March 2019 (Vol. 42, Number 09)
The Banner Says…
This month many of our Celtic cousins will celebrate their varied identities with Wales celebrating St David’s Day and the Welsh culture on March 1st, Saint Piran’s Day is celebrated on 5th March as the national day of Cornwall and the widely known Irish Saint Patrick will be celebrated across the world on March 17th.
What do these celebrations have to do with Scots, who have their own day in November with St Andrew’s Day? Perhaps more than we realise, as Celts the link is deep and strong amongst us.
Both Scotland and Wales have two amazing, and mythical, national animals. The Welsh dragon is known the world over and proudly is shown on their flag, while Scots have the lesser known but just as unique unicorn which appears on Scotland’s Royal Coat of Arms. Scots hero Sir William Wallace may also have Welsh back ground as Wallace is said to translate to Welshman.
Who doesn’t love a wee dance? A twmpath is Wales’ own form of a ceilidh – the traditional Gaelic social gathering involving folk music and dance originating in Scotland and Ireland. The twmpath includes the familiar trad music instruments such as the accordion and fiddle.
Like Scotland Wales has its own language which they are working hard to preserve, and Welsh may have originated by early Welsh settlers to Scotland, who went on to develop Old Welsh.
Also preserving their own language heritage are the Cornish. The language is spoken by hundreds of people in Cornwall who are working to revive and promote the Cornish language, identity and culture.
Though at opposite ends of the country, Scotland and Cornwall are ‘linked’ by a rite of passage journey for many. The well-trodden 874 miles/1,407km journey from Land’s End to John o’Groats, the most south-westerly point of Cornwall to the north-eastern tip of mainland Scotland, has inspired many to travel the length of Britain by car, bike and even on foot.
Recently Cornwall was also given minority status – the same protections as the Welsh, Scottish and Irish – under European rules.
At the closest point Scotland and the North Antrim Coast are just 12miles/19 km apart, and the migration of people between the two countries has been going on for centuries.
Today a visitor to both Scotland and Ireland will pick up numerous Celtic similarities between these two great nations. One would be the use of the Gaelic language in street signs, spoken word and music. Whilst the Irish Gaelic and Scots Gaelic languages are distinct, they remain part of the same dialect and individual words and phrases remain close enough for each to understand the other.
Both are great lands to try a dram as each blend their own ‘juice of the barley’, whether it is spelt whiskey or whisky. The aptly names ‘water of life’ flows as uisce beatha (Irish Gaelic) or uisge beatha (Scots Gaelic) and both nations produce world class products and are important to the local economy both as exports and for inbound tourism. Regardless of which you prefer both the Scots and Irish will raise a glass with the traditional sláinte, or cheers.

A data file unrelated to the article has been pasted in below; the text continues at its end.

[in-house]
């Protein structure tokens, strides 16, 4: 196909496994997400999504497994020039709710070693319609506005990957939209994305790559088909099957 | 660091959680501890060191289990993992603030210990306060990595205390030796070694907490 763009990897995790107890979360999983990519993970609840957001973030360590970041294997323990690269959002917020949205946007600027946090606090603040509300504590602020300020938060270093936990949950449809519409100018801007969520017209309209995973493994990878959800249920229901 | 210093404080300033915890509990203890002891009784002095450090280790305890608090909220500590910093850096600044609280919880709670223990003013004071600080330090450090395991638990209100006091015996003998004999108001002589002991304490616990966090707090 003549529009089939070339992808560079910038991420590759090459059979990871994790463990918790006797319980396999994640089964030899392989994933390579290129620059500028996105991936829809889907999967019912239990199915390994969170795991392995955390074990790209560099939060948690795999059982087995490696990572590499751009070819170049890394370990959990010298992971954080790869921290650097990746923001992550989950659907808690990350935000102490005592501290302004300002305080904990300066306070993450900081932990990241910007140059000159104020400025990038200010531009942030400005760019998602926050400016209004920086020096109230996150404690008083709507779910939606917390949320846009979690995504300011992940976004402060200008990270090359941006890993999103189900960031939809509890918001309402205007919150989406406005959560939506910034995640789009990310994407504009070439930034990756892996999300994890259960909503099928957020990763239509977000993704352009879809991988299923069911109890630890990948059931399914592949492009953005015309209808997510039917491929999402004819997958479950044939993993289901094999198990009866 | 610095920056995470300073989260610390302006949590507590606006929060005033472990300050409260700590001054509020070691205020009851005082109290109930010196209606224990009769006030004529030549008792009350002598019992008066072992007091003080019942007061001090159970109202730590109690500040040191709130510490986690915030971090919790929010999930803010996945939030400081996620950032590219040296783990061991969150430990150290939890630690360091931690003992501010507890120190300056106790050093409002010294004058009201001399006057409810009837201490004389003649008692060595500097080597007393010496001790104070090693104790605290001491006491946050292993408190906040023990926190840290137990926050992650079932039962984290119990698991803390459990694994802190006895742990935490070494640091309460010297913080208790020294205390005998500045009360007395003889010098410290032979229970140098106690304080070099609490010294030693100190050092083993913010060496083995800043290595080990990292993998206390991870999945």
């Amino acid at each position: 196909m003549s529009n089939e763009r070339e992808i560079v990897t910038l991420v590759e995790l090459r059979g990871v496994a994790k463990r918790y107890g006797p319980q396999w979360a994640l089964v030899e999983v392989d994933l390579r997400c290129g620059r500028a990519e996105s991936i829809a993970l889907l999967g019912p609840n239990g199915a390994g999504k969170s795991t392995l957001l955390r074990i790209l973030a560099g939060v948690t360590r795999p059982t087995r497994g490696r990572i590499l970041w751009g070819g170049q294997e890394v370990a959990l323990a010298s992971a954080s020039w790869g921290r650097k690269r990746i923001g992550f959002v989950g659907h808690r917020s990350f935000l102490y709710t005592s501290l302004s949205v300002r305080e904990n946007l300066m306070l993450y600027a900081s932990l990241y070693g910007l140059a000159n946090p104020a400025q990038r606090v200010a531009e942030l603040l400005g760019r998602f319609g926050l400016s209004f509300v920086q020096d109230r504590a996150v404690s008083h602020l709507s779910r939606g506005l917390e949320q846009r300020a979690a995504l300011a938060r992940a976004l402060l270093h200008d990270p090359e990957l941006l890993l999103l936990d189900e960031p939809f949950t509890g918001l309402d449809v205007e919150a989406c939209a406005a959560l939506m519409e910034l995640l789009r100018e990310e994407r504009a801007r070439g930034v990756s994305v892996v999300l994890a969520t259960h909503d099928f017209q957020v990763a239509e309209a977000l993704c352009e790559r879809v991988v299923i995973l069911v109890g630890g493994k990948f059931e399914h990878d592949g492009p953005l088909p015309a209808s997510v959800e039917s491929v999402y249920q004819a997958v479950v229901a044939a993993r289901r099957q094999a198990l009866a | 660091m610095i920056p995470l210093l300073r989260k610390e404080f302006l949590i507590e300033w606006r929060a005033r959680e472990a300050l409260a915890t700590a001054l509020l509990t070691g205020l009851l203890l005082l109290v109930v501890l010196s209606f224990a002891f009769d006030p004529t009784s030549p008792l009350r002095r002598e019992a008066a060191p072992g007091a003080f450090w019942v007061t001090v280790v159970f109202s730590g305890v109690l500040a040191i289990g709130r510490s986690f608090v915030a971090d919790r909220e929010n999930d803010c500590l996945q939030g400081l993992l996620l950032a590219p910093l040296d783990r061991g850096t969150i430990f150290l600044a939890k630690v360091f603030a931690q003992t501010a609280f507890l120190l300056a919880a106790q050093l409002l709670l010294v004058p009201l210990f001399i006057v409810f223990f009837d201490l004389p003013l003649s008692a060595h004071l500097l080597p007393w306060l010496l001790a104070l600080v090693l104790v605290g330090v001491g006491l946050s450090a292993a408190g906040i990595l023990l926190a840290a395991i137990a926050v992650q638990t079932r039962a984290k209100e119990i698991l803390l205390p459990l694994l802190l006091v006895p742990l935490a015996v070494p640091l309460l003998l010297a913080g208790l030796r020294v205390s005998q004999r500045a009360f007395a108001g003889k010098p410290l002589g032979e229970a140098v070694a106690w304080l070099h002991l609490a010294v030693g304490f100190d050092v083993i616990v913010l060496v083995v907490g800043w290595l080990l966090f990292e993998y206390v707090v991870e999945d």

Both nations as well have seen their nationals spread across the world. The Irish and Scottish Diaspora today celebrate their land of ancestry with millions of people claiming ancestry to one, and often both.
In this issue
Scotland never seems to go out of fashion and that can also be said for the great fashion the nation produces. Tartan and tweed are so linked to Scotland and represent quality, history and fashion. This month Highland designer Lorna Gillies speaks to us about how she is using ancient cloth in a progressive way.
The ancient practice of medieval combat takes place at many Scottish and Celtic festivals around the world today. Scotland now has its very first female knight who has spent a great deal of time and effort learning the sport carrying literally the weight of armour and the nation on her shoulders.
Munro bagging is a past time that is uniquely Scottish. A Munro bagger is somebody who makes it their mission to conquer all of Scotland’s mountains which have an elevation of greater than 3000 feet (914 metres). There are 282 mountain ranges that classify as a Munro, so those who take up this challenge certainly deserve recognition. This month marks the 100th anniversary of the death of Sir Hugh Munro who started the craze and his name literally lives today in Scotland’s majestic mountains.
It is great Scots have a strong bond with many nations around the world, especially where Scots settled. However, amongst the Celtic nations, Scotland certainly has a special bond with links between it and many neighbouring nations. There are of course seven Celtic nations and this bond runs across all of them.
Though we are clearly Scots in our heritage, I know my own family can trace back to the ‘Cathedral Town’ of Letterkenny in County Donegal, Ireland. Millions of Scots will also have connections and bloodlines with various Celtic nations, interwoven in their family history.
Celts share many cultural, historical and social identities, and whilst different to Scotland, those nations are without a doubt very much our Celtic cousins.
Do you share a connection with another Celtic nation? Share your story with us by email, post, social media or at www.scottishbanner.com/contact-us